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UPDATED: Mar 13, 2020
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When you’re in a committed relationship it’s only natural to share your things with the one you love. It’s a nice gesture to share dinner, but you know things are getting serious when you decide that it’s time to share your home. Moving in with your significant other is when you start to experience your partner in new ways.
You see how they live and how they are during the day-to-day monotony. It can be a scary time, but it can be exciting if all works out how you hoped before making the transition.
Keep reading to become more informed on auto policies and make sure to use our free insurance comparison tool above!
You may be sharing the keys to your home but that doesn’t mean that you can hand over the keys to your car just yet. There’s some risk associated with moving a girlfriend into your home, but there’s a lot more risk associated when you let her drive your car.
If your insurance isn’t structured right, you could deal with uninsured losses, citations, and serious fines. Here’s a valuable guide to help:
Who is currently listed on your policy?
The first thing you need to do is review your auto insurance policy before you ever consider handing over your extra car key. It’s all about how your current insurance policy is structured and who is listed as a driver/household member. Believe it or not, the two could be listed differently depending on their license status.
When you own your car, you technically have to own the insurance policy as well. That’s why the declarations will list you as the named insured and you’ll also see yourself listed in the driver category.
That means that you’re the person who has entered the contract with the insurer and you’re also the driver who is primarily driving the car. There could also be rated drivers or deferred listed drivers listed on the document.
What is the difference between a rated driver and a listed driver?
Rated drivers are listed drivers who have an affect on the current insurance rate. These drivers are licensed residents of your home who can access your car regularly and who do not have their own insurance in their own name. Since there’s a frequent risk present, this driver has to be assigned to a risk class and rated. Adding a rated driver can affect your payment.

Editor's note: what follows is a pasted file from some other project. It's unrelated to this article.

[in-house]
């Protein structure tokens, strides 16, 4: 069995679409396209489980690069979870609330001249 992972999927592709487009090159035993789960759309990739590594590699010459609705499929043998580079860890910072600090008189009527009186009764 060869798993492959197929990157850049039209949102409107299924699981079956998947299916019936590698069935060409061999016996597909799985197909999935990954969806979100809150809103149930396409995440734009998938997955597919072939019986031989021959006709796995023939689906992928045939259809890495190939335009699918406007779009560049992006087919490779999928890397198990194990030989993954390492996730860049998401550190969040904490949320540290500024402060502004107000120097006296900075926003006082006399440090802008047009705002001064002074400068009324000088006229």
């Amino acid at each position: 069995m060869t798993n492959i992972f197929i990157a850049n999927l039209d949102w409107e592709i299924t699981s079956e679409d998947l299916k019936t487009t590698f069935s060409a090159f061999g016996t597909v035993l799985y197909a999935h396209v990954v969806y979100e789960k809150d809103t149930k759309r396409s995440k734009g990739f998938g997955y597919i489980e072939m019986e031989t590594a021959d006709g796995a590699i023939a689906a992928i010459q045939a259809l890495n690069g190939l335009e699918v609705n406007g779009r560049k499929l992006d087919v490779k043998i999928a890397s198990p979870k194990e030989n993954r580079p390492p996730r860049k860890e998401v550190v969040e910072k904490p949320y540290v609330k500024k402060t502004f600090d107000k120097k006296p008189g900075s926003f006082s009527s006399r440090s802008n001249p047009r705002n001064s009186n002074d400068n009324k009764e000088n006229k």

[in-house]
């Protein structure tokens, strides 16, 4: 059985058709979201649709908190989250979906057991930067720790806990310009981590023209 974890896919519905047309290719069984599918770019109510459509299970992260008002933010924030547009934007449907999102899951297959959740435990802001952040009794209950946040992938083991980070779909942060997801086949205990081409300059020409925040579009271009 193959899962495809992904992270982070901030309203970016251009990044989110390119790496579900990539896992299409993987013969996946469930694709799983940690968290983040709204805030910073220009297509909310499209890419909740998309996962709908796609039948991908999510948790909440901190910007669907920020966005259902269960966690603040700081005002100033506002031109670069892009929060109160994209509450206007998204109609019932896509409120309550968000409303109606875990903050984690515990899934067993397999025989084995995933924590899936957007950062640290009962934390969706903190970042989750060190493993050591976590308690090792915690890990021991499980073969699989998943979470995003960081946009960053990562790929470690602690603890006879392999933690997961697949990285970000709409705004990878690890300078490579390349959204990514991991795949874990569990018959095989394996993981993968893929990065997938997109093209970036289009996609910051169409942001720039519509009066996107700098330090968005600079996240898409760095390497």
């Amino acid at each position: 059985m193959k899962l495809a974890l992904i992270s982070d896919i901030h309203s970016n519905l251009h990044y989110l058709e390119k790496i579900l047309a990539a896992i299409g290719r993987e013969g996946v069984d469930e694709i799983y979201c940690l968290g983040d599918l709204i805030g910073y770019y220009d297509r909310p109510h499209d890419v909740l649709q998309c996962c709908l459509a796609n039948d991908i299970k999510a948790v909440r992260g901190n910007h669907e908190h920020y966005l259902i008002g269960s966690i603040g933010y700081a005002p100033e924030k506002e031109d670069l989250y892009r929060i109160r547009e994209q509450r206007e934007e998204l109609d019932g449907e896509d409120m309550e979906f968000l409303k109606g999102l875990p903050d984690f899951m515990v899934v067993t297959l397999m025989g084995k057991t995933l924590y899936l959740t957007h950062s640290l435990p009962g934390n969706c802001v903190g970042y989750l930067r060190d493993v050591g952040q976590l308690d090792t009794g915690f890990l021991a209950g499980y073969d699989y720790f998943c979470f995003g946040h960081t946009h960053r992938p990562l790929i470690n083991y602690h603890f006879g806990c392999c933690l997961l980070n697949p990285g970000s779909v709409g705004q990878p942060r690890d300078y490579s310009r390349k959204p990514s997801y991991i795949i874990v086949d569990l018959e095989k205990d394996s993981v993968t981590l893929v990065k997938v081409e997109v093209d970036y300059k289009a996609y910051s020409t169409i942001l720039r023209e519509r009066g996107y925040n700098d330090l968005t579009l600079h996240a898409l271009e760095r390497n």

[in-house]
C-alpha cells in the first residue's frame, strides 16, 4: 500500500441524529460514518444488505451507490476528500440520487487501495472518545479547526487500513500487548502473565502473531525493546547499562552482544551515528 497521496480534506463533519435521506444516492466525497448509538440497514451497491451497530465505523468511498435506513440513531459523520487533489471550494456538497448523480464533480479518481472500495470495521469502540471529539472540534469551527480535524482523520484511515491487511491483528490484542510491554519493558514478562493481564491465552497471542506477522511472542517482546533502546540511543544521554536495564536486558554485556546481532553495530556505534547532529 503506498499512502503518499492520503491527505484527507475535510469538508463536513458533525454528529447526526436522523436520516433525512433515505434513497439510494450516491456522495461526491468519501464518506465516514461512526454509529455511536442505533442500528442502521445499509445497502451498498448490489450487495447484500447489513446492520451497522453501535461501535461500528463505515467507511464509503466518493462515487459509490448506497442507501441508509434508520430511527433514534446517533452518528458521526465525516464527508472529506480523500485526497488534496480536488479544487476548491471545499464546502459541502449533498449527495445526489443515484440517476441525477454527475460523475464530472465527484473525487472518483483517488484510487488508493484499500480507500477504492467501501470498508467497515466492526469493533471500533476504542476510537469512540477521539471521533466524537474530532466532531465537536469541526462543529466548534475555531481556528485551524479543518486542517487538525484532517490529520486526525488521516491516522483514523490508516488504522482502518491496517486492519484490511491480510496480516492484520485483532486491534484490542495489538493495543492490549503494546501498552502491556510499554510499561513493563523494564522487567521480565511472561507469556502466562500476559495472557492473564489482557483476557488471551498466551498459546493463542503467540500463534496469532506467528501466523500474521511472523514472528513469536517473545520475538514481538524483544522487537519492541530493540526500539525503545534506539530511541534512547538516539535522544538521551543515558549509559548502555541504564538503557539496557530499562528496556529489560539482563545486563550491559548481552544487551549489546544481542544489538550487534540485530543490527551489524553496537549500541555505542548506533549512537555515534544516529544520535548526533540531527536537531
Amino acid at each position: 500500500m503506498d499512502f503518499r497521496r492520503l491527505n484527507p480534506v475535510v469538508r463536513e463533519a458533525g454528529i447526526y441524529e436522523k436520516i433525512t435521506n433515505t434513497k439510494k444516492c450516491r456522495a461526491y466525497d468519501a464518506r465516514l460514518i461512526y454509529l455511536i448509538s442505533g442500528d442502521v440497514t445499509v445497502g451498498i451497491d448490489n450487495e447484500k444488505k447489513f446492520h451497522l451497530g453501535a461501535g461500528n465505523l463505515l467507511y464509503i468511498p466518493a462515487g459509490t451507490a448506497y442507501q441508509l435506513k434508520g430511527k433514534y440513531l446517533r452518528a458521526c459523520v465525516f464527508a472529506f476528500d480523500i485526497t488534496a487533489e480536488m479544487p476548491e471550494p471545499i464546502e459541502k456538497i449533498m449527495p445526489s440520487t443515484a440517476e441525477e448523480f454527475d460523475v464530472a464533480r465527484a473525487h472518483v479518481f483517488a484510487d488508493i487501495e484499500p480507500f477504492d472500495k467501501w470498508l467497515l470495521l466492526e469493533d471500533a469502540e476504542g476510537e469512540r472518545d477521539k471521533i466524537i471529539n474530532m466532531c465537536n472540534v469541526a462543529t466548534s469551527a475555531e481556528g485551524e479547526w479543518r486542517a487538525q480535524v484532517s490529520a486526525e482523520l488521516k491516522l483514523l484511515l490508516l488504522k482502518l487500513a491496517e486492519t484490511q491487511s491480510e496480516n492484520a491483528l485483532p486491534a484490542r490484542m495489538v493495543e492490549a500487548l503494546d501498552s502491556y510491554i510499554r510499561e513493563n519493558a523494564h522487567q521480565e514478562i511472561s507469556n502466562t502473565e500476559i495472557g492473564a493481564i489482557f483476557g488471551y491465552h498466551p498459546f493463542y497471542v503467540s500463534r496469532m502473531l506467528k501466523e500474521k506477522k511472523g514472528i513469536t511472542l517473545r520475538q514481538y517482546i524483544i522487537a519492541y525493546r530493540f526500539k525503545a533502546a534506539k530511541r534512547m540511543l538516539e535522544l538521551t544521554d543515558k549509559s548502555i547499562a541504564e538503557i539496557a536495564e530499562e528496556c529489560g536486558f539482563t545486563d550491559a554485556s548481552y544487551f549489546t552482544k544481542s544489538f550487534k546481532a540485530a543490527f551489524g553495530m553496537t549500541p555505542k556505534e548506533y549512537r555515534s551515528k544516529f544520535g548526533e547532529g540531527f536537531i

When a driver is listed on the policy, they might not affect your premiums. It all depends on whether or not they have their own insurance and if they have a license. If someone is listed on the declarations page of your policy but not rated, that means that they live in the home, have a license, but also have their own car and insurance. Listed drivers don’t always affect your rates.
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Does your girlfriend live in the home?
One of the first things that you need to ask yourself before you call your agent and take the chance of your rates doubling is whether or not your girlfriend officially lives with you. She can spend the night 4 days a week and still not be considered a resident in your home in the eyes of the law.
Your answer to this question will make all the difference.Insurance companies want to know about all of the people over the age of 15 living in the home. This helps them determine if you’re the only risk that’s present or if they have to factor in other risks.
When your girlfriend doesn’t reside on your property, the insurer can’t force you to rate her as a driver because she’s not considered a resident at the address where the vehicle is frequently parked.
Will my live-out girlfriend be covered under my policy?
If you haven’t taken the big step yet, you don’t need to list your girlfriend or pay extra premiums. That might worry you when you allow her to drive your car. As long as you have sufficient coverage on your policy, including sufficient liability limits, you don’t have to worry. Your girlfriend will be classified as a permissive user.
Permissive users are defined as drivers who don’t live in your home and don’t have regular access to your car. They have to be given permission by you or another vehicle owner before any claim that happens while they are driving will be covered.
If there is a claim, all of your coverage will kick in and pay for third-party and first-party claims as long as you didn’t previously exclude her from the policy.
What if your girlfriend does live with you?
If your girlfriend recently moved in, things get a little more complicated on many different levels. One of those levels is how your insurance coverage works. Since your partner is now a live-in girlfriend, you will have to notify your insurer about the change in your living arrangements. That means that your premiums could change.
The only time you’ll be charged to add your girlfriend is when she is licensed, lives in the home, and doesn’t have her own insurance policy.
If she owns a car or she’s insured under another policy and you can provide proof, she only needs to be listed. She’ll be listed as a deferred operator who has other coverage so she won’t affect your premium.
Make Sure You Have Enough Coverage
You always need to carry the right limits so that you don’t wind up being underinsured after a covered loss. If there is any accident, no matter who the driver is, you will have to pay for the difference because you are liable for all of the damages.
You really need to price the cost of your insurance before you think you’re getting a good deal. The best way to price the marketplace is to use the Internet. Access a quoting tool online, enter your information into the tool, see the offers, and then you can see if it’s best to switch.